UPDATED 2:55 pm with new comments from Commissioner Al French and the Washington State Association of Counties.
The Washington Supreme Court has upheld a law that mandates Spokane County move from three county commissioners to five. The nine-zero ruling puts in motion a change in representation for county residents by 2022.
Most rural counties in Washington have governments run by three elected commissioners who oversee day-to-day operations. Spokane is the most populous county without its own charter to use that form of government.
But Rep. Marcus Riccelli (D-Spokane) says it’s an outdated model. He says a county with more than a half million residents needs more representation. So, in 2018, he and four other Spokane legislators, including three Republicans, approved a bill that adds two commissioners to share the responsibilities and workload.
The Spokane County commissioners objected, arguing county voters said no in 2015 to expanding the commission. Commissioner Al French, former commissioner John Roskelley and the Washington State Association of Counties sued to stop the bill from becoming law. A Spokane County judge upheld the new law. The commissioners appealed to the Supreme Court, which now has had the final say.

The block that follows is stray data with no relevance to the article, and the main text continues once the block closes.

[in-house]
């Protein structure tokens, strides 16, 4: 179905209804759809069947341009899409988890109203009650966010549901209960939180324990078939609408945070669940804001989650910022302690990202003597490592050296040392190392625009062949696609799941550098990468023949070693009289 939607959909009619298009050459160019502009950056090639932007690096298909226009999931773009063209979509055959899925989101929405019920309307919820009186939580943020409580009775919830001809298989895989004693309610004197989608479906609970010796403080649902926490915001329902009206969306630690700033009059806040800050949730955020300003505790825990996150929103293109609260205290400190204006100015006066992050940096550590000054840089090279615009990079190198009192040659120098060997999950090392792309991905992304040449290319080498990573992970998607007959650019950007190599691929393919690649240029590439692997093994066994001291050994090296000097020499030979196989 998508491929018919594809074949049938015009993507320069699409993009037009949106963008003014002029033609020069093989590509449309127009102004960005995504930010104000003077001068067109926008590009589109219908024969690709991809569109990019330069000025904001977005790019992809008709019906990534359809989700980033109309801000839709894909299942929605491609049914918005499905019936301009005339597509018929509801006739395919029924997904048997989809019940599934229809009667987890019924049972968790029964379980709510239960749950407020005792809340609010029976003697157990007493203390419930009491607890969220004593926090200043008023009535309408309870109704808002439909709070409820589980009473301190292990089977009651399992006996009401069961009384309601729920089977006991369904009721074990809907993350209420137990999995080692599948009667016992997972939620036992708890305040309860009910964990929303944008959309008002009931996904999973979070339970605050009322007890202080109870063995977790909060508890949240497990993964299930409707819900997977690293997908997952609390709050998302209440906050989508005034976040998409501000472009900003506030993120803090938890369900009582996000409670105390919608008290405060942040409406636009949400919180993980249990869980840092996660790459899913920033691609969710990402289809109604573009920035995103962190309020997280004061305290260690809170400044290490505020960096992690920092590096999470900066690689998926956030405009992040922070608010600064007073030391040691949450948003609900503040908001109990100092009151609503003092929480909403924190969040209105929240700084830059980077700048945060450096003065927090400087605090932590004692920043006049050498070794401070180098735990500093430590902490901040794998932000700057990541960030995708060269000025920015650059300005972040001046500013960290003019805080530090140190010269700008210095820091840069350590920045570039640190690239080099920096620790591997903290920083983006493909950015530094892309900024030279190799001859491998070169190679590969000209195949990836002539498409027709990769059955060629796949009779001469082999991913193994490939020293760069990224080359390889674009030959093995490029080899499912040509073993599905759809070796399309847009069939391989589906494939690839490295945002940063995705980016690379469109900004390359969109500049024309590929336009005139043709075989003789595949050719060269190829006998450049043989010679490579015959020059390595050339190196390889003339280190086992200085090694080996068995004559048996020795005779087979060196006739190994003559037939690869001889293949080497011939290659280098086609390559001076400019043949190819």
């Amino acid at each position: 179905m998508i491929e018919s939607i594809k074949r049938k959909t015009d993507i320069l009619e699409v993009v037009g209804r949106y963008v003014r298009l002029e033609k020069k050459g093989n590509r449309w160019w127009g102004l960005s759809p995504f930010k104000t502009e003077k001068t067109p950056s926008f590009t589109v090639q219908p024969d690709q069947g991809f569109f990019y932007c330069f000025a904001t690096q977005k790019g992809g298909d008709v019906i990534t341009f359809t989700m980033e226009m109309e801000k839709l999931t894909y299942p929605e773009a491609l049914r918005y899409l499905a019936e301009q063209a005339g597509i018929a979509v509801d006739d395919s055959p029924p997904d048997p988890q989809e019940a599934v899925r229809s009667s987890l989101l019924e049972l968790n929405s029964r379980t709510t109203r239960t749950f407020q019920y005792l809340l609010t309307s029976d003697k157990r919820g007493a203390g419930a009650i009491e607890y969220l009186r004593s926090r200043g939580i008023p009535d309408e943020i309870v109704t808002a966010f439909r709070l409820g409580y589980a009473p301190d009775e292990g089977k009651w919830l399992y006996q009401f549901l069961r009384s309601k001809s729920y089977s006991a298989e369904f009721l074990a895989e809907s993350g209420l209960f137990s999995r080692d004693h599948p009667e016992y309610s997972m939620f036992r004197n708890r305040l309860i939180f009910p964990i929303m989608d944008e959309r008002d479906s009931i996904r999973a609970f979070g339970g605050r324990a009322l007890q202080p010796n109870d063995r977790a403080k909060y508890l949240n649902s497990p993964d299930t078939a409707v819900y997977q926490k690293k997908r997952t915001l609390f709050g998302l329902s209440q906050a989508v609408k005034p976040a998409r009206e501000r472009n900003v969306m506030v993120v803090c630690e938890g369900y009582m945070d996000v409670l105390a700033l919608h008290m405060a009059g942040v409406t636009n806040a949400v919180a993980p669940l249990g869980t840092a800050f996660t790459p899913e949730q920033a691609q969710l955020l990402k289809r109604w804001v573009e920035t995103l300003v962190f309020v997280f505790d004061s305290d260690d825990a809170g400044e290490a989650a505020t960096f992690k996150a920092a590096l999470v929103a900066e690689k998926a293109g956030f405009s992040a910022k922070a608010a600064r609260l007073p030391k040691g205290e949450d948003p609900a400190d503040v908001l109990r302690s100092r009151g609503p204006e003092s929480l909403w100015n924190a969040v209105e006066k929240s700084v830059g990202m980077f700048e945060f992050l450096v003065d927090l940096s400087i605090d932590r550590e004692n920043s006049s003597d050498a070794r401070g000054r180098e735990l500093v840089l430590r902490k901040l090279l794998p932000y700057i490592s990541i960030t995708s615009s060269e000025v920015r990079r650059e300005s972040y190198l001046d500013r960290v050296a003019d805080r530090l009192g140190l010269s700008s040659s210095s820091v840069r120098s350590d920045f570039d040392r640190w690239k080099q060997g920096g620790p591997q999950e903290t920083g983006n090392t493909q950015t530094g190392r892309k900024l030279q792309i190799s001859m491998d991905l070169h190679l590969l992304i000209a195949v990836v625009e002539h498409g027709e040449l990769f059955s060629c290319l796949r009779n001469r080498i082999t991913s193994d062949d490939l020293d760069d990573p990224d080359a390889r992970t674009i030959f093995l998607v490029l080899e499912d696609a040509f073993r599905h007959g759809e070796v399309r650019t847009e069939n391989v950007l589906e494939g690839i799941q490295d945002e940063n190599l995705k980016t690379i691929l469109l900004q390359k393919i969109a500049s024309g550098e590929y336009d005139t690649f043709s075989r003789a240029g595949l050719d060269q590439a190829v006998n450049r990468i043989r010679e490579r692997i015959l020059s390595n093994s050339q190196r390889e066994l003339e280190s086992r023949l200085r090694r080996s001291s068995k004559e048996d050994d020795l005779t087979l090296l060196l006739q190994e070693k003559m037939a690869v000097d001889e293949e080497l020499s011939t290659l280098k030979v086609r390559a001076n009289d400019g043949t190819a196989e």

“I think it’s a solid result to move our county forward and make sure we have better representation and that our population and our government match. It’s past due," Riccelli said.
Commissioner Al French says the decision not only nullifies the will of the people, it represents one level of government imposing itself on another.
“The county commissioners for 39 counties, every county in the state, agreed to come together to help pay for the cost of this litigation because they know if you can do it to one county and its citizens, you can do it to any county and all of our citizens," French said.
“Today’s Supreme Court ruling overturns 105 years of the Court’s interpretation, and ours, regarding the uniform system of county government in the State of Washington. Counties across the state may need to start looking toward establishing local county charters to guard against the legislature arbitrarily deciding the system of county government on a county by county basis,” said Eric Johnson, Executive Director of the Washington State Association of Counties.
The law calls for a bipartisan commission to determine boundary lines for the five commission districts next year. The first positions will then go on the ballot in 2022. The new law mandates that voters in each district will choose their commissioner in the general election, rather than by countywide vote.
French says there’s another alternative: the county can begin a process to bypass the new law and create a county charter. In that case the county could create a citizen board that would decide on a form of government and then put that to a vote of the people.